New York Hero looking for piece of big apple at Wood Memorial


NEW YORK - When the Twin Towers of the World Trade Center stood as lofty symbols of New York, you could see them from Aqueduct. After a day at the races, with the sun setting to the west, the Twin Towers formed an unforgettable image in the orange glow.

The majestic towers, of course, fell in the terrorist attacks of Sept. 11, 2001. On Saturday, a horse whose name sprang from that tragedy will compete at Aqueduct in the Wood Memorial Stakes, New York's premier race leading to the Kentucky Derby.

The horse is New York Hero, named for those who died in the attacks and those who tried to save them. Ernie Paragallo, who lives on Long Island, lost a friend in the Twin Towers who was president of a brokerage firm.

Paragallo, a wealthy owner of thoroughbreds, bought a 2-year-old colt - a Maryland-bred son of Partner's Hero and Nin Two - at a Timonium auction last May. Of all his young horses, the colt showed the most determination - "heart," as horsemen call it.

"I wanted to name one of my horses after what happened in New York," Paragallo said. "From the day we got him, he's the one who showed the most heart. A lot of our horses had ability - and he had tremendous ability - but what separated him was his heart."

New York Hero has won three of five races and finished second in the other two. His last race, his first outside New York, garnered national attention and cast him as a contender for the Kentucky Derby.

At odds of 14-1, New York Hero captured the Lane's End Stakes at Turfway Park in Kentucky. Now, back on his home track, about 10 miles east of where the Twin Towers stood, the colt with the lofty name will run in the Wood.

Jennifer Pedersen, who trains horses for Paragallo, will saddle New York Hero in quest of the biggest win of her career.

"It's a big thrill, being that we're in the midst of a war right now," Pedersen said. "And he was symbolically named, because, you know, we could see the Twin Towers from Aqueduct.

"Personally, I didn't lose anybody. But I think we all lost a piece of ourselves that day. And to be in New York to run a horse this grand in such a prestigious race is very important to me, and I believe to the whole barn."

New York Hero will face Empire Maker and perhaps six others in the Grade I stakes of 1 1/8 miles worth $750,000. The Wood is one of the major stakes Saturday - the Blue Grass at Keeneland and Arkansas Derby at Oaklawn Park being the others - that will serve as final exams for Kentucky Derby admission.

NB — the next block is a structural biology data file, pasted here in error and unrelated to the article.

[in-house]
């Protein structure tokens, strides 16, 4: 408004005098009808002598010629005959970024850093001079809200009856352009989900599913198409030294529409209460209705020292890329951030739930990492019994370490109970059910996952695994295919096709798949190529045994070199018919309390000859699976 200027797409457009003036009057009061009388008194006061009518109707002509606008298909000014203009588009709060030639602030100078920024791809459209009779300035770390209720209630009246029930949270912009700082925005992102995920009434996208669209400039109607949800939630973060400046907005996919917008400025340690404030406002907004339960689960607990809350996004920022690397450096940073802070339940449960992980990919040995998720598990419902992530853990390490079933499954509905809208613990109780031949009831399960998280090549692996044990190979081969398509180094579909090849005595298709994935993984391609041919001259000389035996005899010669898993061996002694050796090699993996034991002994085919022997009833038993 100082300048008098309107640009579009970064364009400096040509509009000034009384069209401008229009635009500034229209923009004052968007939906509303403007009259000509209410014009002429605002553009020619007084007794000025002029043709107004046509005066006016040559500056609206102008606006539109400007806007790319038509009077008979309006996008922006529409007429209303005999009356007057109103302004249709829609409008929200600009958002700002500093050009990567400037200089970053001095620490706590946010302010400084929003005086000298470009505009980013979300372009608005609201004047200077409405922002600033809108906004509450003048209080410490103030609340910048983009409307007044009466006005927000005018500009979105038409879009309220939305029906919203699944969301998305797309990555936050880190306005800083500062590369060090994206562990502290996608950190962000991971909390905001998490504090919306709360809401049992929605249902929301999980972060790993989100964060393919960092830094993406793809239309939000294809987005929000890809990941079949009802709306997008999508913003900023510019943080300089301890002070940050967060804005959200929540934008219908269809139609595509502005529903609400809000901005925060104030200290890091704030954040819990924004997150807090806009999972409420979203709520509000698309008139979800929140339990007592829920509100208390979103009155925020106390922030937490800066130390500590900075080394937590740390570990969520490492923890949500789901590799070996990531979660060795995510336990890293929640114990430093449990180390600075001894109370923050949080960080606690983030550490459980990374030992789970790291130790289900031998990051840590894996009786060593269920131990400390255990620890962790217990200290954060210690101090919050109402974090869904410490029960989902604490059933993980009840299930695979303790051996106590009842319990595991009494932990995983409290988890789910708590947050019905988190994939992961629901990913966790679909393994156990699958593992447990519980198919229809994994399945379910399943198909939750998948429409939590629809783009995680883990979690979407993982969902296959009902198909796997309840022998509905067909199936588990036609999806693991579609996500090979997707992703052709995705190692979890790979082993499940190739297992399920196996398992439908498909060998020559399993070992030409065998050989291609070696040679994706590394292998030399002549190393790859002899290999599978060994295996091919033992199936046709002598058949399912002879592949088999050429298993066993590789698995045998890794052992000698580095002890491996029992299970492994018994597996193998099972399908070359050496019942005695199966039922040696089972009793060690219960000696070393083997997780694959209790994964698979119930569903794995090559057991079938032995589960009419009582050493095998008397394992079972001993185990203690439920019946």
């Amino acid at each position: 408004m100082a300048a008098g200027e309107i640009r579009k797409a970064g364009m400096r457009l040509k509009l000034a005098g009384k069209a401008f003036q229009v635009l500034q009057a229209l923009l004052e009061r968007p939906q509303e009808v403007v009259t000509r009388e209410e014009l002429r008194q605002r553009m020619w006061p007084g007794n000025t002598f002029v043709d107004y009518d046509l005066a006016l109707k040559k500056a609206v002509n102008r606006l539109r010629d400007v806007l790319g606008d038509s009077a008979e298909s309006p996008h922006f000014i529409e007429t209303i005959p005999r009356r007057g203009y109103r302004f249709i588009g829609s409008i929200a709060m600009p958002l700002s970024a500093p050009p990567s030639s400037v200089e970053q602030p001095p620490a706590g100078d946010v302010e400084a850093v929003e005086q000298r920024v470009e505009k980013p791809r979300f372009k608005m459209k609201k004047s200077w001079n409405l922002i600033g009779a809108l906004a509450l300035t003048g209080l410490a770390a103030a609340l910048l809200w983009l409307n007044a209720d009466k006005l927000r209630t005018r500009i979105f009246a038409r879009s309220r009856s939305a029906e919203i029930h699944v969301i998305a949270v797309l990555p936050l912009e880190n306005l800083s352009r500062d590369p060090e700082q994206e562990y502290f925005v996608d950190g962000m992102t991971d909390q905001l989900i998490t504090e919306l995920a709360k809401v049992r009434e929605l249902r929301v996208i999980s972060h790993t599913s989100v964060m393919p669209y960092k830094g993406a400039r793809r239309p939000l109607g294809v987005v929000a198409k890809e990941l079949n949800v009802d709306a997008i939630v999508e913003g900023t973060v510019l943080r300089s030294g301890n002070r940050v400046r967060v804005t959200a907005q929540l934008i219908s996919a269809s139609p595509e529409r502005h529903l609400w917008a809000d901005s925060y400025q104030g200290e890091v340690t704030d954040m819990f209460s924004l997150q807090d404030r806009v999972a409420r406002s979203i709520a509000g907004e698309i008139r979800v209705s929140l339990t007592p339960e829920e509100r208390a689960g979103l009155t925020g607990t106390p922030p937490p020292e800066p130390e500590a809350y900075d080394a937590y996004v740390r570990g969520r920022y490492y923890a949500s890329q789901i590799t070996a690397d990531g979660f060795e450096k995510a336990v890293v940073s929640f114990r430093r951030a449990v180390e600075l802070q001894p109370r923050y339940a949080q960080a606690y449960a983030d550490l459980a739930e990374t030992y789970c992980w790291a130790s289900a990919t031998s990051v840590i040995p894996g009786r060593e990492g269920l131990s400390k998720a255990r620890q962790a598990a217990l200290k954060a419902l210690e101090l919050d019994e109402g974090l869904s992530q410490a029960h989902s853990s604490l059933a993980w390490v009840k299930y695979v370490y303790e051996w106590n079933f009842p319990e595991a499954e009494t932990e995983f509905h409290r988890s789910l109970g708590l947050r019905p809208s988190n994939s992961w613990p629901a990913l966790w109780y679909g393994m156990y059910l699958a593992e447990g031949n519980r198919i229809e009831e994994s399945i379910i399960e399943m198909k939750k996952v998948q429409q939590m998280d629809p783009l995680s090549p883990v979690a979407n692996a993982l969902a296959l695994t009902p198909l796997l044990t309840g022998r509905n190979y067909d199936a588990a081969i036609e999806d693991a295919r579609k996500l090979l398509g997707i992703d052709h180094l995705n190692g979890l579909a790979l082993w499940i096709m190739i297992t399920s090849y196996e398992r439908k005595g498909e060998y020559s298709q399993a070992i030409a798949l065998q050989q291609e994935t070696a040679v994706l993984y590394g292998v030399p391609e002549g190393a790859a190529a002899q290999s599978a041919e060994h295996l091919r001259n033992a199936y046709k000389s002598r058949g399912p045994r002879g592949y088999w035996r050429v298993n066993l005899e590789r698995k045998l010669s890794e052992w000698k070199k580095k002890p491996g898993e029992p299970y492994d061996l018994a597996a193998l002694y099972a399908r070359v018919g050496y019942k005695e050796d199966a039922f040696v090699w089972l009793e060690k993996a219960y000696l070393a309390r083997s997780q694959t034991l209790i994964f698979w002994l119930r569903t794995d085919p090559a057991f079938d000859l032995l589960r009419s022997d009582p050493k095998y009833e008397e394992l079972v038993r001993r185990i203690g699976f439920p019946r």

Empire Maker, the top 3-year-old, needs only to run well for his trainer, Bobby Frankel, to send him to Churchill Downs for the Derby the first Saturday in May. New York Hero still must earn his way.

"He's going to have to win the Wood or be right there," Paragallo said. "I ain't going to Kentucky for the mint juleps."

Paragallo has run three horses in the Derby. Adonis finished 17th in 1999, Artax 13th in 1998, and Unbridled's Song fifth in 1996. Unbridled's Song, the Derby favorite and probably the best 3-year-old that year, was compromised by a sore foot.

Never lacking confidence, Paragallo said of Empire Maker, who won the Florida Derby by 9 3/4 lengths: "He's going to have to run to beat New York Hero."

Pedersen, a former exercise rider with limited training experience, isn't so sure. Empire Maker is clearly No. 1, she said.

"It's scary," Pedersen said. "He's the biggest and the best out there. So we'll just have to see what we've got."

New York Hero didn't race as a 2-year-old because of chips in an ankle. They were surgically removed last summer, delaying his debut until Jan. 18.

But from the beginning, Pedersen said, the colt showed he could run.

"He was an incredible mover," she said. "He was big, good-looking. He just did everything right."

In the Lane's End, he proved he could beat top competition. In the Wood, he could prove he's one of the top horses born in 2000.

Pedersen, a New Yorker with an accent and a carefree attitude, said she's trying to have fun in the pressure-packed world of big-time racing.

"Your horses feel what you feel," she said. "And if I'm going to be nervous, they're going to be nervous. So I always try to enjoy myself.

"This is a tough game. It's a tough business. So the best thing to do is be open-hearted and have a good time. I have a motto around my barn: If you're not having fun, you're fired."

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